Kim Ok-kyun and the Kapshin coup
Gim Ok-gyun or Kim Ok-kyun
( 1851 - 1894 )
After the insurrection of 1882, Li Hungzhang took steps to strengthen China's position in Korea with a commercial treaty, loans and six Chinese battalions to maintain order and check Japanese aggression . Tension mounted between pro-Chinese and pro-Japanese forces. In 1884, China was involved in a war with France and withdrew three battalions. the pro-Japanese faction took this opportunity to launch a coup, known as the Kapshin coup ( 갑신정변) and captured the king.
One of the major Korean leaders of the coup was Kim Ok-kyun Gim Ok-gyun (김옥균 ), a Choson official who sought to reform and modernize Korea . During his national civil service, Kim found many others who agreed with him, and they formed the Dongnidang, or "Independence Party." He became involved in the Shirhak (Practical Learning) movement which advocated government reform, industrialization, and other reforms to improve Korea.
In the early 1880s he went to Japan to report to Kong Kojong on the rapid moderization of Japan and if it had plans to invade Korea . Kim discovered that the Japanese did not feel strong enough go to war with Qing China, but that it would in the future . Kim wanted Korea to implement Western learning so it could become independent and would not be taken over by Japan, which he foresaw . He agreed to support the Japanese planned coup and planned with his reformist group,the Gaehwapa faction, to assassinate conservative political leaders during the choas of the coup. After the coup, a pro-Japanese government was sworn in,dominated by the Gaehwapa faction, independence from China was proclaimed and a new Japanese fiance minister was appointed . This is known as the Gapsin coup, Dec 4, 1894 .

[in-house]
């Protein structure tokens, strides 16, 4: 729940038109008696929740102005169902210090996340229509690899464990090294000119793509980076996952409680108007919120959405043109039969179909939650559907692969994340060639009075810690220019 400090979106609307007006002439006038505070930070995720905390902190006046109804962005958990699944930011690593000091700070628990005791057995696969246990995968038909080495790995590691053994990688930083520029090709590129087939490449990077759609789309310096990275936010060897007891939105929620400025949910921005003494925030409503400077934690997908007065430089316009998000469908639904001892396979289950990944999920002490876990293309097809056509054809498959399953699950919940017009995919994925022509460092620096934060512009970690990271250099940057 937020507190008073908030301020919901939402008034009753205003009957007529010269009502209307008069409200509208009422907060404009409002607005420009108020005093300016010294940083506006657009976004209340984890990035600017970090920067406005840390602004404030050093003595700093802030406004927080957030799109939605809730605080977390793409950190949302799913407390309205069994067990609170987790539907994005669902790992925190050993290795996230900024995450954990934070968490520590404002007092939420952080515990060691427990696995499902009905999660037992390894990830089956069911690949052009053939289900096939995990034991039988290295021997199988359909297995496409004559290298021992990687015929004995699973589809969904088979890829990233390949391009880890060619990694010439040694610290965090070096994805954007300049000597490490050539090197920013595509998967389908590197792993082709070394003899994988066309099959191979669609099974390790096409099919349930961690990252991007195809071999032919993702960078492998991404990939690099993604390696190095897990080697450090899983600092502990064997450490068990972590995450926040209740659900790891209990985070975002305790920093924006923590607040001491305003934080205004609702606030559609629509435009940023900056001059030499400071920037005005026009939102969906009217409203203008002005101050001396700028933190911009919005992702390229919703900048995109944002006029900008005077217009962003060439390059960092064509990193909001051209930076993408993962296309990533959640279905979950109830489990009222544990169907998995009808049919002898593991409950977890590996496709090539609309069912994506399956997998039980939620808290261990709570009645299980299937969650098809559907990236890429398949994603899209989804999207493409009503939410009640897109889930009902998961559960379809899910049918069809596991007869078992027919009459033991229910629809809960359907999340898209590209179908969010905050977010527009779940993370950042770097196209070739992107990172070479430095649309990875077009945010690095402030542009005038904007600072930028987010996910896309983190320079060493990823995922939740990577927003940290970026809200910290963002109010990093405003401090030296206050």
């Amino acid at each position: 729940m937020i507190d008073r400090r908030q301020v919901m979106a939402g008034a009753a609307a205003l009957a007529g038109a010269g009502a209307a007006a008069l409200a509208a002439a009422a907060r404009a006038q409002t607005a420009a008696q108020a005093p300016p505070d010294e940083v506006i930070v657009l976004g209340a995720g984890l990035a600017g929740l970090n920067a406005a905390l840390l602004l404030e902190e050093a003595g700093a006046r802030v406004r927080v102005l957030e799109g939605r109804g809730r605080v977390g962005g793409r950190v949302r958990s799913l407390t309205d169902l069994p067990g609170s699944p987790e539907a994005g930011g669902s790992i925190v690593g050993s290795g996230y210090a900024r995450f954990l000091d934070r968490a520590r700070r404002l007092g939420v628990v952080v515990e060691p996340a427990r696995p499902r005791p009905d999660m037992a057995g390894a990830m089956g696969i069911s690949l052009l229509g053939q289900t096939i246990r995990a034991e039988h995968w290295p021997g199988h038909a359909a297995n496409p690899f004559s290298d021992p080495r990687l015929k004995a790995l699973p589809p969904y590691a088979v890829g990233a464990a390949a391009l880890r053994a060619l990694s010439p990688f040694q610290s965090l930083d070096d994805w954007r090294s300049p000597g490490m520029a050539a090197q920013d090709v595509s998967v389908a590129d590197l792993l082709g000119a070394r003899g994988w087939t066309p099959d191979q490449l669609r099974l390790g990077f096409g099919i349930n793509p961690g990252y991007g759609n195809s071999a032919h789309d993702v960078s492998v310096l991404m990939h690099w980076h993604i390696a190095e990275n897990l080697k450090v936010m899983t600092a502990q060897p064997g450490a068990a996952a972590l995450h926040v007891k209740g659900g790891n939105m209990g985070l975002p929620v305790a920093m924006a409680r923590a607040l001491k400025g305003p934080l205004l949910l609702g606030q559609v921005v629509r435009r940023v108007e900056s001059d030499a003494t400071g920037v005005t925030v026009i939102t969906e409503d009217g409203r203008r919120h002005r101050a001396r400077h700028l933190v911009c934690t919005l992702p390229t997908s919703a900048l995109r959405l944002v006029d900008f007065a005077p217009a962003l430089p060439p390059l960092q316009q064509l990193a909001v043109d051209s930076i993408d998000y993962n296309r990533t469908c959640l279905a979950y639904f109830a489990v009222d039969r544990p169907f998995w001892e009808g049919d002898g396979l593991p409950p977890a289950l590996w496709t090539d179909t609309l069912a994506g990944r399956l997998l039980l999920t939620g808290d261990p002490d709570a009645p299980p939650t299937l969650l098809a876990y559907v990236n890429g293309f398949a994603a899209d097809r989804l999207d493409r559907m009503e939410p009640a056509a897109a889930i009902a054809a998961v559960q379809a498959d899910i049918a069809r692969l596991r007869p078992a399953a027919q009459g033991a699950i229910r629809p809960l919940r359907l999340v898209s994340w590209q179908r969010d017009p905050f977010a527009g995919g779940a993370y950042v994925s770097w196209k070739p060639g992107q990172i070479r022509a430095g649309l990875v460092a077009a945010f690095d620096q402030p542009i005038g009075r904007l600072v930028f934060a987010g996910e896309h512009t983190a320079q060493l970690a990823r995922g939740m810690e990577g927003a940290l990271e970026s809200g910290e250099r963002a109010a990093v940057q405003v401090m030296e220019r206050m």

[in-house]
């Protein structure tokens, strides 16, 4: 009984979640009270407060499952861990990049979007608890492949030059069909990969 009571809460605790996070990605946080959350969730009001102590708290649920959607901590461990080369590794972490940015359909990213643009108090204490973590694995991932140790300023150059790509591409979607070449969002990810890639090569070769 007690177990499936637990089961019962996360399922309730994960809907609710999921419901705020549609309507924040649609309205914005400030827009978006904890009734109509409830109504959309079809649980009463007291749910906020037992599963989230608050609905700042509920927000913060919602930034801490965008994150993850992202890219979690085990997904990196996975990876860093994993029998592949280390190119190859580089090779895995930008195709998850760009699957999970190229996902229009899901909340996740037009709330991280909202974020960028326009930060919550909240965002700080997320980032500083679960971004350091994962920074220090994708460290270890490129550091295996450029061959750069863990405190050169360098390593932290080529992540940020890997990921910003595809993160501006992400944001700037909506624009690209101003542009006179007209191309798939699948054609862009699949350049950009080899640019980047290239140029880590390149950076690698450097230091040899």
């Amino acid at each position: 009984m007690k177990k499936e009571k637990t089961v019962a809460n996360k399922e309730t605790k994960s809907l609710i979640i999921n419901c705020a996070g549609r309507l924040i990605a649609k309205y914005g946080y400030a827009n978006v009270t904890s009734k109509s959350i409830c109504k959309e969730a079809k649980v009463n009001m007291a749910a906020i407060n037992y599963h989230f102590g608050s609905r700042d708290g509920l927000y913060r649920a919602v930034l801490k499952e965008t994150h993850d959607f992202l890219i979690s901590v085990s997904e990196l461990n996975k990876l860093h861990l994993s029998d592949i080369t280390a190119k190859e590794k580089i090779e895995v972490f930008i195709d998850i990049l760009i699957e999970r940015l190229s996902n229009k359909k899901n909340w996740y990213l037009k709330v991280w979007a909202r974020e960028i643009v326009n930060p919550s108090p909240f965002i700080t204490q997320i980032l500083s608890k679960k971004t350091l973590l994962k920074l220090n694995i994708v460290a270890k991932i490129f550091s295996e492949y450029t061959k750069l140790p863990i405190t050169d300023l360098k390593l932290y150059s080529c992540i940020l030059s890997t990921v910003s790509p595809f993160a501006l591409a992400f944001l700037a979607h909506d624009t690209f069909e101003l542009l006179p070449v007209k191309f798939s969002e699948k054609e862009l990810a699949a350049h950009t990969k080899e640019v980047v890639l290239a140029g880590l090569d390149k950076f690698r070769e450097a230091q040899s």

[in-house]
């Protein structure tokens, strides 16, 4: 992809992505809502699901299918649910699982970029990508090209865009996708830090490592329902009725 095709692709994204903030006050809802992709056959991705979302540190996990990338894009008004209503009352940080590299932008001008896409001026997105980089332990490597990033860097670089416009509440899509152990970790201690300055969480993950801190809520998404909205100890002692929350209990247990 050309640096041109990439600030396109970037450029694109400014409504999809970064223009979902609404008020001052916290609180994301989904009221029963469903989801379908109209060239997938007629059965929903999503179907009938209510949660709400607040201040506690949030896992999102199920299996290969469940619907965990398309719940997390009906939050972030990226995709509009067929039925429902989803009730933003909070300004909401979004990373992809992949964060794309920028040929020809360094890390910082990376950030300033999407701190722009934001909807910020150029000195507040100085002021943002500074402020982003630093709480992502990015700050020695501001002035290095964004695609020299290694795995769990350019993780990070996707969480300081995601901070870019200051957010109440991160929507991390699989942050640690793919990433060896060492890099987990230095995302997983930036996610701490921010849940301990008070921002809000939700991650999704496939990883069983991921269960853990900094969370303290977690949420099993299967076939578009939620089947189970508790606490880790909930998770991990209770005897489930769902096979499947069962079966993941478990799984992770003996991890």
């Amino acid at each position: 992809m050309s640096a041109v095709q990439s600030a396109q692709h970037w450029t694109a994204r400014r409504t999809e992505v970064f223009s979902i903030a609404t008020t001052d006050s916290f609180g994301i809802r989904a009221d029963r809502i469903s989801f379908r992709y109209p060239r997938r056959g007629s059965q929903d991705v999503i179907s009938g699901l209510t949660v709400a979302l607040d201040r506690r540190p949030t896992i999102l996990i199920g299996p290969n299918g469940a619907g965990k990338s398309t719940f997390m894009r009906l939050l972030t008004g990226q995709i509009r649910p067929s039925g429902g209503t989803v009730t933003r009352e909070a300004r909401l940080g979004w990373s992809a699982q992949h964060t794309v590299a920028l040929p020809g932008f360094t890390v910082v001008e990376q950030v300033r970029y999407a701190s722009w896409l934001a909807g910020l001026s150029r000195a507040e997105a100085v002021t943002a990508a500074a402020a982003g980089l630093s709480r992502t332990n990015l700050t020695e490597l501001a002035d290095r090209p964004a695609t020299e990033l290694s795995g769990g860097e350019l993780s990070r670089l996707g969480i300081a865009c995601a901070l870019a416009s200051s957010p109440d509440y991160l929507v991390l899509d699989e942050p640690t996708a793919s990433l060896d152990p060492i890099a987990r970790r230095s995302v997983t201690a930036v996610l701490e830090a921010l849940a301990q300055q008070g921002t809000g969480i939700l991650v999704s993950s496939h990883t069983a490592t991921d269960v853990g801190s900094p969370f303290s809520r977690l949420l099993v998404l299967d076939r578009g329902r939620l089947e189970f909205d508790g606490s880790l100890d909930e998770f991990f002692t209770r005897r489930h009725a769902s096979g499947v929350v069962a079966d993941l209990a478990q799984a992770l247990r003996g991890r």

The Gapsin coup
The Japanese had been too heavy handed however, and many reformers and pro-Japanese switched to the conservative, pro-Chinese faction . A force of 5,000 Korean and Chinese soldiers under pro-consul Yuan Shikai ( 1859 - 1916 ) fell on the palace The Chinese broke through the palace gates, and the Japanese detonated a mine which killed 90 Chinese soldiers . However, there were too many against the Japanese and pro-Japanese forces, and a company of 140 Japanese soldiers and the Japanese minister fought their way to Chemulpo ( Inchon). With the conservatives victorious, the remaining pro-Japanese and progressives were rounded up and executed , along with their families .Kim Ok-kyun also fled to Japan and later to Shanghai. There he was assassinated by a assassin , possible sent by Yuan Shikai on March 28, 1894 .The Japanese government took this as a direct affront.